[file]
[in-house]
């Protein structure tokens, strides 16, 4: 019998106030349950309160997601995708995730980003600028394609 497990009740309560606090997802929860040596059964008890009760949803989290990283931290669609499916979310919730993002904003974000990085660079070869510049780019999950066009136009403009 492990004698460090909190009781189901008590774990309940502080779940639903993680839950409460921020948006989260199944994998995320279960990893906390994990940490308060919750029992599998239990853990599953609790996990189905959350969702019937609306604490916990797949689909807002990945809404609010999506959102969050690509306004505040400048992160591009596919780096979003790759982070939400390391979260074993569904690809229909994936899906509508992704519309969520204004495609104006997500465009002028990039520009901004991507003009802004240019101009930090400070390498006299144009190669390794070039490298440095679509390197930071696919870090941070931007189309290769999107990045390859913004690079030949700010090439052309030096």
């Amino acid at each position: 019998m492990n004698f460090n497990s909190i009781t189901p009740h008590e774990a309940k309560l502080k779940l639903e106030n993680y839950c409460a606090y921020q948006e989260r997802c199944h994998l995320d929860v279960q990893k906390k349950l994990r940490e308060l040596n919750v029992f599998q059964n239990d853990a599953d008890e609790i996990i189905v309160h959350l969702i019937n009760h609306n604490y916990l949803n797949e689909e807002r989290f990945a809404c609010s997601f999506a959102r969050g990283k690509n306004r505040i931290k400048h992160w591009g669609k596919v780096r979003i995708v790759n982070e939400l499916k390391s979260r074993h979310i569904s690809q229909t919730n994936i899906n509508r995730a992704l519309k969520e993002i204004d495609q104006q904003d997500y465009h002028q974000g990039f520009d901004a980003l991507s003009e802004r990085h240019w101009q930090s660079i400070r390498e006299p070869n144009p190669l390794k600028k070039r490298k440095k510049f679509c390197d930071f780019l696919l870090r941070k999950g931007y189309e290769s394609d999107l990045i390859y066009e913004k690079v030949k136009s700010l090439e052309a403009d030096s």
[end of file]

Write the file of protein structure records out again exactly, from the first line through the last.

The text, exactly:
[in-house]
């Protein structure tokens, strides 16, 4: 019998106030349950309160997601995708995730980003600028394609 497990009740309560606090997802929860040596059964008890009760949803989290990283931290669609499916979310919730993002904003974000990085660079070869510049780019999950066009136009403009 492990004698460090909190009781189901008590774990309940502080779940639903993680839950409460921020948006989260199944994998995320279960990893906390994990940490308060919750029992599998239990853990599953609790996990189905959350969702019937609306604490916990797949689909807002990945809404609010999506959102969050690509306004505040400048992160591009596919780096979003790759982070939400390391979260074993569904690809229909994936899906509508992704519309969520204004495609104006997500465009002028990039520009901004991507003009802004240019101009930090400070390498006299144009190669390794070039490298440095679509390197930071696919870090941070931007189309290769999107990045390859913004690079030949700010090439052309030096």
């Amino acid at each position: 019998m492990n004698f460090n497990s909190i009781t189901p009740h008590e774990a309940k309560l502080k779940l639903e106030n993680y839950c409460a606090y921020q948006e989260r997802c199944h994998l995320d929860v279960q990893k906390k349950l994990r940490e308060l040596n919750v029992f599998q059964n239990d853990a599953d008890e609790i996990i189905v309160h959350l969702i019937n009760h609306n604490y916990l949803n797949e689909e807002r989290f990945a809404c609010s997601f999506a959102r969050g990283k690509n306004r505040i931290k400048h992160w591009g669609k596919v780096r979003i995708v790759n982070e939400l499916k390391s979260r074993h979310i569904s690809q229909t919730n994936i899906n509508r995730a992704l519309k969520e993002i204004d495609q104006q904003d997500y465009h002028q974000g990039f520009d901004a980003l991507s003009e802004r990085h240019w101009q930090s660079i400070r390498e006299p070869n144009p190669l390794k600028k070039r490298k440095k510049f679509c390197d930071f780019l696919l870090r941070k999950g931007y189309e290769s394609d999107l990045i390859y066009e913004k690079v030949k136009s700010l090439e052309a403009d030096s």